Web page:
COVID-19 (Coronavirus) – an update for our clients.


The  Rowan Vets team are here to help you take excellent care of your dog. Our experienced dog Vets will provide tailored care for your dog through every milestone and have many years’ experience treating illness and injury. They can also advise you on the best combination of preventative health care treatments for your canine companion.

For practical home-care advice, monitoring of your dog’s weight, and senior dog care, you can come and talk to our Registered Veterinary Nurses too.

Book an appointment for your dog


Is your new pet a puppy? We have specific information about your puppy’s needs here >


Visiting our practice with your dog

At Rowan Vets, our team love greeting you and your dog when you visit. We understand that visiting the vets isn’t always exciting for nervous dogs, and this can affect their behaviour and wellbeing. We want all pets to have a stress-free visit, which is why we are advocates of Fear Free® – learn more.


Preventative healthcare for dogs

Dogs are generally out and about every day and likely to be mixing with other dogs on their adventures. This is why it’s so important to protect your dog and others from the spread of infectious diseases. Most life-threatening canine infectious diseases are preventable through vaccinations, which should be boosted every year.

Kennel cough is another infectious disease and although not life-threatening in the vast majority of cases, it will leave your dog feeling very unwell, and it is highly contagious. Plus, kennel cough can be picked up from anywhere, not just kennels.

Learn more about dog vaccinations.

Neutering is also important if you are not planning to breed from your dog. Our dog Vets can talk to you about when to neuter your puppy or adult dog, as well as the many health and behavioural benefits.

Our Vets can also advise you on the best combination of preventative healthcare treatments to protect your dog from fleas, worms, and ticks. Did you know you can save money on dog vaccinations and flea & worm control with out Pet Health Club?

Other services we offer for dogs include:

We’ve also created a range of helpful dog factsheets


Choosing a puppy or an adult dog

Owning a dog is a life-long commitment. Many dogs now live beyond their 10th birthday so it is important that you seriously consider, before you buy a puppy, whether you have the time and financial stability in place to care for a dog. The commitment from you will hopefully turn your new pet into a relaxed, loving member of the family, and a well-mannered member of your community.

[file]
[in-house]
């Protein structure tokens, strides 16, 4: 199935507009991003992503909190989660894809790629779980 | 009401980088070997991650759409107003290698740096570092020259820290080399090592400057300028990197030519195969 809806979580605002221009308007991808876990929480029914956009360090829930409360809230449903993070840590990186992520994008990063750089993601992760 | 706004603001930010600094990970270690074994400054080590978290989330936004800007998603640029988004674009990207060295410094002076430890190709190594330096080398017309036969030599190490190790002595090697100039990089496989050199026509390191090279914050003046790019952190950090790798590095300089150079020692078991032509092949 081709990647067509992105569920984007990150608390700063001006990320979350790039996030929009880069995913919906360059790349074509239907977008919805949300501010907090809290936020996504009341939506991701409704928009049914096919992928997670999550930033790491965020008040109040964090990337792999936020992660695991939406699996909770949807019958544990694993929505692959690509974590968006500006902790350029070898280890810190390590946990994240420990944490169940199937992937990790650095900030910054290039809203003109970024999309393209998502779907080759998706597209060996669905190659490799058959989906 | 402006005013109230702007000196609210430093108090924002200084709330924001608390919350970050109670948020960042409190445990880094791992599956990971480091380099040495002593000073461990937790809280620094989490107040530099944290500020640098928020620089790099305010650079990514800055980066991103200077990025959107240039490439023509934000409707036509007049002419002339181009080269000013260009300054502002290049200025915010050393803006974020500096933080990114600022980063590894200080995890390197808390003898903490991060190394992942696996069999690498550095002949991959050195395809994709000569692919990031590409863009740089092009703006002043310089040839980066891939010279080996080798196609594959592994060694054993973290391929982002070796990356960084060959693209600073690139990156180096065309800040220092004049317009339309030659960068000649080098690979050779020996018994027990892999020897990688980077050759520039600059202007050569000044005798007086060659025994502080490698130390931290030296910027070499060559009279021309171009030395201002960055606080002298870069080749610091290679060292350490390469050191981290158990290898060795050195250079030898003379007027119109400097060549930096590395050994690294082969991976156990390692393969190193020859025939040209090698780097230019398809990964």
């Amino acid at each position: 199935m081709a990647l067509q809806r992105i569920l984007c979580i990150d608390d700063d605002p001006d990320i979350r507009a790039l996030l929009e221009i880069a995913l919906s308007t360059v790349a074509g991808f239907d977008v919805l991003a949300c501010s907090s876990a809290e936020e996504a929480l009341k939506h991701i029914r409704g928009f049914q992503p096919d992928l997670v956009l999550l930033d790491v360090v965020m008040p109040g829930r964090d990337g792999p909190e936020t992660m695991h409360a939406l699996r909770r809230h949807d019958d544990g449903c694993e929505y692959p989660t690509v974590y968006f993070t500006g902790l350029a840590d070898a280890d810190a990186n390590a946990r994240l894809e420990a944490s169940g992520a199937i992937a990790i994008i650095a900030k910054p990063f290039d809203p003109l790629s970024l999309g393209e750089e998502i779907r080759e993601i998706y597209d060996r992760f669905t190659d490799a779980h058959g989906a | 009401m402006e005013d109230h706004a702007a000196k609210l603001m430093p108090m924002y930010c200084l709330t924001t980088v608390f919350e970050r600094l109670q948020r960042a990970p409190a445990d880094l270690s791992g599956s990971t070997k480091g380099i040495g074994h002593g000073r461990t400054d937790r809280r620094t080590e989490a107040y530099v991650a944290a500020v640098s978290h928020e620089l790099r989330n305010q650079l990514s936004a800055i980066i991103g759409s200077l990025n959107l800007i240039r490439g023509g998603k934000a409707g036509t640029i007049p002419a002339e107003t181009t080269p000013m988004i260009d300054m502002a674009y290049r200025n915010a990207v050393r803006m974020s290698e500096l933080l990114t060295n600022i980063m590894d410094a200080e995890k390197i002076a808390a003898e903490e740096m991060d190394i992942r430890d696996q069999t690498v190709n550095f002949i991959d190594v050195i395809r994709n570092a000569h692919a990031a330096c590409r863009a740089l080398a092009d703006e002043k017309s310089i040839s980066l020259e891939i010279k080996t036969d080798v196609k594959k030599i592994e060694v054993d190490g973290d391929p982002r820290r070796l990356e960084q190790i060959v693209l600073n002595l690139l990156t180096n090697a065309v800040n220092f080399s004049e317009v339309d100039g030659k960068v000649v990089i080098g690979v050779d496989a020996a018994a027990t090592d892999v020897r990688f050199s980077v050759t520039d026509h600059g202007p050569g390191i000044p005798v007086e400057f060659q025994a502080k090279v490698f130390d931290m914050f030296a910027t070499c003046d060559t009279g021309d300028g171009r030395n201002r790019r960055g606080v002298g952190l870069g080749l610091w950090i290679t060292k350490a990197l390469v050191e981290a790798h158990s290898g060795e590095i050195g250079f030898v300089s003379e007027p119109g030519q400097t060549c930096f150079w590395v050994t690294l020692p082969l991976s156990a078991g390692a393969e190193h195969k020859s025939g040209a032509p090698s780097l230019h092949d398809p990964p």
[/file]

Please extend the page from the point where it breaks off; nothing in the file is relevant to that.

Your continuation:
The first thing to consider is whether to adopt a dog or get a puppy from a breeder.

Why adopt a rescue dog

  • There are an increasing number of dogs in rescue centres all waiting for a new home.
  • These are often older dogs who already have a basic grasp of training.
  • You also have the benefit of being able to see what characteristics the dog will have as an adult and whether this behaviour is suited to your household.

Pros & cons of getting a puppy from a breeder

Getting a puppy from a breeder comes with all the delights (and hardships) of owning a very young, often very dependent puppy. This requires a dedicated owner, as housetraining will have to be taught and the puppy cannot be expected to be left alone for long periods of time.

If you were to choose a puppy from a litter, there are some things to bear in mind:

  • Pedigree breeds are more predisposed to health conditions than mongrels.
  • Certain breeds are renowned for suffering from different diseases.

Talk to one of our Vets if you want advice on these points.

Once you have decided which breed you would like, now you will have to decide which puppy:

  • It is a sign of a good breeder if they are happy to show you both parents when you come to view the litter – consider the reasons why some breeders may not want you to see the parents.
  • A healthy puppy should be inquisitive, interested in new people and situations and at less than 10 weeks, shouldn’t be too shy.
  • They should be an average weight compared to their litter mates, and have no signs of coughing or sneezing.
  • The shy, underweight puppy in the corner is much more likely to grow into a nervous (and potentially aggressive) older dog than the confident happy puppy who is eager to greet you when they first see you.

Learn about the care a new puppy will need







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